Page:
* Putin sees competition from Gulf, Australia
* Gazprom buys pipe for line from Siberian fields to
* Russia's gas ambitions not yet matched by Asian contracts
(Adds more Putin quotes, background on Russia's gas ambitions)
By Denis Dyomkin
CHITA, Russia, July 17 Russia has every chance
of securing a place in the Asian gas market even while
competition there is on the rise, President Vladimir Putin said,
underlining Moscow's shift in energy policy towards Asia.
"We are thinking about entering the promising market in the
Asia-Pacific region. We should find our niche here; we have
every chance of doing that," Putin told journalists on Wednesday
in the far eastern town of Chita.
Putin said there was room for Russia on the Asian market
despite shipments of liquefied natural gas (LNG) from the Middle
East and new supplies from Australia.
"The Asia-Pacific region is developing rapidly. Its
consumption is growing rapidly, and Russia can play a prominent
role," Putin said during a tour of Russia's Far East and East
Siberia to oversee military exercises and show its energy
The Kremlin sees the energy industry as central to economic
development of Russia's remote eastern region, driving job
growth and construction of infrastructure as state-controlled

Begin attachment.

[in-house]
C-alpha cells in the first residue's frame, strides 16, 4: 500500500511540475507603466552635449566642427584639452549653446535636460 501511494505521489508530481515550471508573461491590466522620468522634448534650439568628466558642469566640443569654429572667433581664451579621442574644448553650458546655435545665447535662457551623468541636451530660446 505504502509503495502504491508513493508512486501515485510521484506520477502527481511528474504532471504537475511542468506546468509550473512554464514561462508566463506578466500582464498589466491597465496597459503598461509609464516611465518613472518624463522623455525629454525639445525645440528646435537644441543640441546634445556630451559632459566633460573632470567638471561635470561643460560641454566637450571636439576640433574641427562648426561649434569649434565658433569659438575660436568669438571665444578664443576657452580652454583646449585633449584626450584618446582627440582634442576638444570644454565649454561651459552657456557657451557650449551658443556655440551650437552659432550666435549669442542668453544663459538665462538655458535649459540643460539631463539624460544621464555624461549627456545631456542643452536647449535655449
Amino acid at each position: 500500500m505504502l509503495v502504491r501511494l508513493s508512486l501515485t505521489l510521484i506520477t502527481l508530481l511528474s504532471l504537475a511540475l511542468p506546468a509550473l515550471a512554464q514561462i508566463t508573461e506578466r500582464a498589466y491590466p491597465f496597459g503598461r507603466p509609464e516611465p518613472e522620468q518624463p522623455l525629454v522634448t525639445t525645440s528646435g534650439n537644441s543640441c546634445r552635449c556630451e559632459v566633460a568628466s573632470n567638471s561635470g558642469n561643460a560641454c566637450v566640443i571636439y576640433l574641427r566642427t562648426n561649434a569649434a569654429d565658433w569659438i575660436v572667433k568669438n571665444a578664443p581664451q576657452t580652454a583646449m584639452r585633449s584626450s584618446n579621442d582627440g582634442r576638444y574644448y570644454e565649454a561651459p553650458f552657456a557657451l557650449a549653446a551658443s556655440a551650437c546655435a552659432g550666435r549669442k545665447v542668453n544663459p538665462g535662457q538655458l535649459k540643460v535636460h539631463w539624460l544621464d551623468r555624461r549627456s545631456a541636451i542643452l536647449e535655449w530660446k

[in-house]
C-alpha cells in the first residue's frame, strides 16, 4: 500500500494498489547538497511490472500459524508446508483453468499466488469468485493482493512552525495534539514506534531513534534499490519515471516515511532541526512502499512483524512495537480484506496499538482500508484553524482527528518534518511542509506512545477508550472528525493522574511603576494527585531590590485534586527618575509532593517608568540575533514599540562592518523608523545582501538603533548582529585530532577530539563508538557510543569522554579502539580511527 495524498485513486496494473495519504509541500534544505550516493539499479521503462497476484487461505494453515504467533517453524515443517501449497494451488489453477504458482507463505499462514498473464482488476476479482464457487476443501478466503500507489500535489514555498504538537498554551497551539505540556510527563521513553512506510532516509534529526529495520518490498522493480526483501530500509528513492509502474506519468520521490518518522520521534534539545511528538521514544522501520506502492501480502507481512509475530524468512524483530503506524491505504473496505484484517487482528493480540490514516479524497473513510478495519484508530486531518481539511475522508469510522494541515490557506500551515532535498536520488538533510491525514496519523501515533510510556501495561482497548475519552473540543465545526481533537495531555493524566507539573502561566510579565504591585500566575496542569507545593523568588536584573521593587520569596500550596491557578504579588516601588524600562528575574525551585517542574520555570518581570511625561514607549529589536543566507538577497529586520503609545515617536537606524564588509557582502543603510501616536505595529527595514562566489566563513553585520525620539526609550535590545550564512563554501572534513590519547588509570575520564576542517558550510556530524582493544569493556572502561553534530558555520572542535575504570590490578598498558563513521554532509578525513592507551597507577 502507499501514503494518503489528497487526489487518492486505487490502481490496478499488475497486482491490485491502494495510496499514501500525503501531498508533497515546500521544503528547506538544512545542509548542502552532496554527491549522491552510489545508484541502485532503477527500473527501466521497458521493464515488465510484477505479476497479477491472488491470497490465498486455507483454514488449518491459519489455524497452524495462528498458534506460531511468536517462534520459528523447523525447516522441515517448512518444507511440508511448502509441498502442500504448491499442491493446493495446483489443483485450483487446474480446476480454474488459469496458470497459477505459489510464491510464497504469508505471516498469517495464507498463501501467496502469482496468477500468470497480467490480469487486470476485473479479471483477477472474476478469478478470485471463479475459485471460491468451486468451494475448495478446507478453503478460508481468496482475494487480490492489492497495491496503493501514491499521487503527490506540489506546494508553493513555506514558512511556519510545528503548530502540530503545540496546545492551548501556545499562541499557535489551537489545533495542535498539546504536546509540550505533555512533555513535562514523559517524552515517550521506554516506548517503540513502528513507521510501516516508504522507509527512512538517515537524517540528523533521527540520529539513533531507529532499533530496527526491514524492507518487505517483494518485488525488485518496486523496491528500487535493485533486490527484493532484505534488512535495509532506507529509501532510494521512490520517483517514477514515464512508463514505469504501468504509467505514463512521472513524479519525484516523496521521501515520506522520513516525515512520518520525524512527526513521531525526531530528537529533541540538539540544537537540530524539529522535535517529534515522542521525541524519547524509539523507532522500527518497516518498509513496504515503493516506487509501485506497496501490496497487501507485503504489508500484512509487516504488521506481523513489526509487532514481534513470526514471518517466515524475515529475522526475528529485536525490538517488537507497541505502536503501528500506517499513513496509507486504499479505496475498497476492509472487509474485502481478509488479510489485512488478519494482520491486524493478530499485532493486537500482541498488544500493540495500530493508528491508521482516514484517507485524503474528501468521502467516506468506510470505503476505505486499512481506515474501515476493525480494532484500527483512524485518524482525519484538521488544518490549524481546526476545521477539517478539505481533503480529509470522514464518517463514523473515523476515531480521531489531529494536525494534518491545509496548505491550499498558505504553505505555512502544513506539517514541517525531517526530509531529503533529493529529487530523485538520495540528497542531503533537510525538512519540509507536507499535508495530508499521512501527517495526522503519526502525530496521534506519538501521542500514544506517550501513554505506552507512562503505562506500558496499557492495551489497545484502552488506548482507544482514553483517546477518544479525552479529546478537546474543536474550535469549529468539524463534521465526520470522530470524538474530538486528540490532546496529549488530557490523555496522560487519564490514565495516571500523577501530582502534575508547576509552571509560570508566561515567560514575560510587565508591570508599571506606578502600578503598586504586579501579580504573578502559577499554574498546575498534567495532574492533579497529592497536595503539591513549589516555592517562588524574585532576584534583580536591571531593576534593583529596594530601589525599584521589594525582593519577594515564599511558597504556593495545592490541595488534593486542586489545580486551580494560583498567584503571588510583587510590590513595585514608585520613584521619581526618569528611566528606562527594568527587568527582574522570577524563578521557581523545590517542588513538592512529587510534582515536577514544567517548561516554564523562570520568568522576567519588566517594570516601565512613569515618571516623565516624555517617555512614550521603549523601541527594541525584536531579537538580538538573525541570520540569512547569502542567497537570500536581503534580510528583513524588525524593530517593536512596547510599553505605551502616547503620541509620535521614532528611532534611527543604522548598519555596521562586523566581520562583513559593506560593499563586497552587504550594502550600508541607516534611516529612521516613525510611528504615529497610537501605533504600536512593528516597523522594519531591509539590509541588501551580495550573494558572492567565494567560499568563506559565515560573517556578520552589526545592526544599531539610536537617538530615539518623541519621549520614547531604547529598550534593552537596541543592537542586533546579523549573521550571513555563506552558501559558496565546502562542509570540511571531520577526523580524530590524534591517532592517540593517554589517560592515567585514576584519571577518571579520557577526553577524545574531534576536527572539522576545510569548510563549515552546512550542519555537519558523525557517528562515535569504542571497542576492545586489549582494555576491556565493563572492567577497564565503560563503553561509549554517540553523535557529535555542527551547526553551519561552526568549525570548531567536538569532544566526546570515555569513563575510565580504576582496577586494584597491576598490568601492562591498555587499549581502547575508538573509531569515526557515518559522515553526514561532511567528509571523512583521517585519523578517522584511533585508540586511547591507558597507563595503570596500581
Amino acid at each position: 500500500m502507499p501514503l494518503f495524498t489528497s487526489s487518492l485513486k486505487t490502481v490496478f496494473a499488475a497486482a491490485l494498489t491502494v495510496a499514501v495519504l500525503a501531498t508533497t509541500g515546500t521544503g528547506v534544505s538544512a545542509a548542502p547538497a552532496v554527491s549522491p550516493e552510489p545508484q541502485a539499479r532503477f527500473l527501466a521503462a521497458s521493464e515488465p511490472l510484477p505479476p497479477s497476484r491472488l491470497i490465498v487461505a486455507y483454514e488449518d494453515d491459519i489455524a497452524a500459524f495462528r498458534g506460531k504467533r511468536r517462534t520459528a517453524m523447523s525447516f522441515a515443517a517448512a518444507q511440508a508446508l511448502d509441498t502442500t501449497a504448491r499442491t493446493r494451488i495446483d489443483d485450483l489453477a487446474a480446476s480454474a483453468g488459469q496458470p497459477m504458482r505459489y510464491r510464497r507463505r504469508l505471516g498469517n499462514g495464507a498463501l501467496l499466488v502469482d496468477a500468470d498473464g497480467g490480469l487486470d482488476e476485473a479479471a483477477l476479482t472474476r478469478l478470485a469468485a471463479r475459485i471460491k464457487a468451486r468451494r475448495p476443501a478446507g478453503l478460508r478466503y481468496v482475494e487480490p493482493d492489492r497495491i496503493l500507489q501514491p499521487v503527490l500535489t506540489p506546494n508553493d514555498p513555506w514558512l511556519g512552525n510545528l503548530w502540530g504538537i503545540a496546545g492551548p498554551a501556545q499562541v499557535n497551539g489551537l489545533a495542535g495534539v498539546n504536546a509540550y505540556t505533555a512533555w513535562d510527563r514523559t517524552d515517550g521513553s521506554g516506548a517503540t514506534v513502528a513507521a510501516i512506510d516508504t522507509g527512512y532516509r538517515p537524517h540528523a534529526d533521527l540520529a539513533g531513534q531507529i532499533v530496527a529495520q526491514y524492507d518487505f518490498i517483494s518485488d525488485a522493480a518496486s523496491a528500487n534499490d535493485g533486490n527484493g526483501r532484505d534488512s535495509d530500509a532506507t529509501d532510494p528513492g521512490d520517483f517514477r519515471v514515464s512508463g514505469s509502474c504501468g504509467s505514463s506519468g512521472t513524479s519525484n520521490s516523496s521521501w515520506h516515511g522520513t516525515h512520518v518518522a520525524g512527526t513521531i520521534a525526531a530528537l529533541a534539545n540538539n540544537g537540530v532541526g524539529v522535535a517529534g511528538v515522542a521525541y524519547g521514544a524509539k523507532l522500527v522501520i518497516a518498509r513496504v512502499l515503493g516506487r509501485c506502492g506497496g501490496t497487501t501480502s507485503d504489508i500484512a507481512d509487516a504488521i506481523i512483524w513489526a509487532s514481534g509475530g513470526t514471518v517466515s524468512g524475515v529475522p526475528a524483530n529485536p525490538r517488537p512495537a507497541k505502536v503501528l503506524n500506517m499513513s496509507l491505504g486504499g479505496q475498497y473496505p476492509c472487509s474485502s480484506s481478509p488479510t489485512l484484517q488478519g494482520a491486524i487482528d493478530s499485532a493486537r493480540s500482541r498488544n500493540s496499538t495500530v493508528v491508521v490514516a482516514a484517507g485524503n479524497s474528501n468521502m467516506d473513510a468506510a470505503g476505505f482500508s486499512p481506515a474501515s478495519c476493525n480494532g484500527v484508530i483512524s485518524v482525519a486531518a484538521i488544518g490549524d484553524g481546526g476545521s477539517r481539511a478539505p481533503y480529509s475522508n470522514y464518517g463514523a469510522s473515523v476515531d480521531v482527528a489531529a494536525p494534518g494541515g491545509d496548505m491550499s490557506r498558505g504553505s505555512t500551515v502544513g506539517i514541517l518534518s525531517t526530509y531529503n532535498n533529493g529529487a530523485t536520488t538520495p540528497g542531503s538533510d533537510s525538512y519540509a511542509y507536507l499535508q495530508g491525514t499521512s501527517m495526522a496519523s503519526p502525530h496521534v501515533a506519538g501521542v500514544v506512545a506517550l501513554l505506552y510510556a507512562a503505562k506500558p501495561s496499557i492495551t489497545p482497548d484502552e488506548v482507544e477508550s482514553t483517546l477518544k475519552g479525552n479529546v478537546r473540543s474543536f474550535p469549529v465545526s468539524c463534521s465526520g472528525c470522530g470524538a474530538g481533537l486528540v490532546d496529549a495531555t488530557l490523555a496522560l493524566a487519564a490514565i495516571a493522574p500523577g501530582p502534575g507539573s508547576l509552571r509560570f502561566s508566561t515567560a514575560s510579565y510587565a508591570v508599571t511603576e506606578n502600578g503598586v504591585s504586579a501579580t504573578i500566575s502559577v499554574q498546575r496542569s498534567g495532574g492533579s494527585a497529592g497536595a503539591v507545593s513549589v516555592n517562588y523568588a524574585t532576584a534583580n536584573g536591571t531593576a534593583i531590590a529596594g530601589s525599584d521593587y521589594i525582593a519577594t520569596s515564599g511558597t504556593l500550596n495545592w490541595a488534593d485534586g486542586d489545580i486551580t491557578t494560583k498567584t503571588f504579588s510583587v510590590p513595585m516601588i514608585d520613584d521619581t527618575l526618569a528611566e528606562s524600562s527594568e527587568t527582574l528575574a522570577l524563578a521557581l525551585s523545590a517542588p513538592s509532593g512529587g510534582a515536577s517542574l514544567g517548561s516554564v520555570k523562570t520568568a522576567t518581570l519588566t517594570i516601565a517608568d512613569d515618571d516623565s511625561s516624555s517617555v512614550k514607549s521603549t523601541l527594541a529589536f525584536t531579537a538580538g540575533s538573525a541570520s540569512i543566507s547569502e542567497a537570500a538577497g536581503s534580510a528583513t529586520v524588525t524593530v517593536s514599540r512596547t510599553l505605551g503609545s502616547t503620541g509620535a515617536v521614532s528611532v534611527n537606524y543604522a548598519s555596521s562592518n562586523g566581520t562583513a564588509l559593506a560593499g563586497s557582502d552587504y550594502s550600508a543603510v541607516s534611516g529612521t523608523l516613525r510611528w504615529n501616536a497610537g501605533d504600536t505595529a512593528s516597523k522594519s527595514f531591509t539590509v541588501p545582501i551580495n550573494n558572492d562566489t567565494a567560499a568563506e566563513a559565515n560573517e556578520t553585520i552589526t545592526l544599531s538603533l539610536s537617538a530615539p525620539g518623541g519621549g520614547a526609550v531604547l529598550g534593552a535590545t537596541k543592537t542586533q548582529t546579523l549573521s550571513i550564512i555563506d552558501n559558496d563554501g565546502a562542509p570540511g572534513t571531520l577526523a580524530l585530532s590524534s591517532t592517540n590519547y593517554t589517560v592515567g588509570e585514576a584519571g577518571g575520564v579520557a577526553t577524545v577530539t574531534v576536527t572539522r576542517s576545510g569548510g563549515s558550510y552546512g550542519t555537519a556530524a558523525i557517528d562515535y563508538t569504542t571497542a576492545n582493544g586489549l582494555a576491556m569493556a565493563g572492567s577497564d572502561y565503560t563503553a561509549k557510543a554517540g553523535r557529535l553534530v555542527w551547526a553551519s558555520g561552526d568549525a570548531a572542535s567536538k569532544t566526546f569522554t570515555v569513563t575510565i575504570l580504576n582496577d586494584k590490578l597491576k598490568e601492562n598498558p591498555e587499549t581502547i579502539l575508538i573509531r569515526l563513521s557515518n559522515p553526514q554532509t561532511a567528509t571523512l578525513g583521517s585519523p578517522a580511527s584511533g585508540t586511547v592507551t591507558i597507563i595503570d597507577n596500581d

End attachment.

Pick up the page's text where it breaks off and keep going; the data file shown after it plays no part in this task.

companies Rosneft and Gazprom tap new fields
to supply Asia.
Rosneft last month agreed a $270 billion deal to increase
oil supplies to China to nearly a million barrels per day
, but success on the gas front has been slim,
despite repeated pleas from the Kremlin to get an eastern gas
business up and running.
Vedomosti daily reported on Wednesday that Gazprom had
already tendered to buy pipe to build the Power of Siberia
pipeline at an estimated cost of $38 billion, which will carry
gas to Russia's Pacific coast to feed a new liquefaction plant
A Gazprom spokesman declined immediate comment.
Analysts see the pipeline and the development of fields to
feed it, which will add tens of billions of dollars to the
overall cost of bringing eastern gas resources to market, as a
risky venture unless there is a major contract with China to
Gazprom has watched as China, keen to burn more gas and cut
reliance on coal, has agreed to buy gas supplies for years ahead
from its rivals.
Gazprom Chief Executive Alexei Miller said last month a deal
could be done by September, but talks with China
have taken place for 15 years so far without producing
agreement, hung up mostly over price.
Gazprom's export chief said in an interview last month that
Miller's remark reflected a wish that "thinking made it so". He
also dismissed news of an apparent accommodation by China, a
prepayment deal to finance the pipeline, saying there was no
agreement on it.
Responding to the delay, the Kremlin has launched a debate
over Gazprom's de facto monopoly right to export LNG, hoping
that independent gas producers might stake out a share of the
Asian market for Russia.
With prospects that independent company Novatek
could gain rights to export LNG, China National Petroleum Corp.
has agreed to buy a stake in Novatek's Yamal LNG plant.
(reporting by Denis Dyomkin; writing by Maya Dyakina and
Melissa Akin; editing by Jane Baird)